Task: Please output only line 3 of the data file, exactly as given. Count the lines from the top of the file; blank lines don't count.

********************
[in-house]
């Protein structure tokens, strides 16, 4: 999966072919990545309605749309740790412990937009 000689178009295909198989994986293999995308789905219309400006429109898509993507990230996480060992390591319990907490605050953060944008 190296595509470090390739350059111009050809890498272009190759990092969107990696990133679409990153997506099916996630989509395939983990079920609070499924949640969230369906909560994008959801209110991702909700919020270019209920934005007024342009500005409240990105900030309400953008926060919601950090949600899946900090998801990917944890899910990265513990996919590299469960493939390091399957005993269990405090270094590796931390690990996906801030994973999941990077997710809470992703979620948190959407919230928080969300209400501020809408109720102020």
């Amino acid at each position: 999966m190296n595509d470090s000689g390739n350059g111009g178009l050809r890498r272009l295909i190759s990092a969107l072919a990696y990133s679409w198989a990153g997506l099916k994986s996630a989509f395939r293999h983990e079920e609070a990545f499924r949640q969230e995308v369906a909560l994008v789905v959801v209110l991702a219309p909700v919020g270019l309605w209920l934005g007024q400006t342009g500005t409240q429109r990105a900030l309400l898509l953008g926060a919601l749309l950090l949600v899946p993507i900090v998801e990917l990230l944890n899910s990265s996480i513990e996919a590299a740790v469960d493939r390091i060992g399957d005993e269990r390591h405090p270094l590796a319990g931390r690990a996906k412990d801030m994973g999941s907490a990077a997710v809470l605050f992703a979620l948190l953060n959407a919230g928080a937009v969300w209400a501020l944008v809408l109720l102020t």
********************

């Amino acid at each position: 999966m190296n595509d470090s000689g390739n350059g111009g178009l050809r890498r272009l295909i190759s990092a969107l072919a990696y990133s679409w198989a990153g997506l099916k994986s996630a989509f395939r293999h983990e079920e609070a990545f499924r949640q969230e995308v369906a909560l994008v789905v959801v209110l991702a219309p909700v919020g270019l309605w209920l934005g007024q400006t342009g500005t409240q429109r990105a900030l309400l898509l953008g926060a919601l749309l950090l949600v899946p993507i900090v998801e990917l990230l944890n899910s990265s996480i513990e996919a590299a740790v469960d493939r390091i060992g399957d005993e269990r390591h405090p270094l590796a319990g931390r690990a996906k412990d801030m994973g999941s907490a990077a997710v809470l605050f992703a979620l948190l953060n959407a919230g928080a937009v969300w209400a501020l944008v809408l109720l102020t």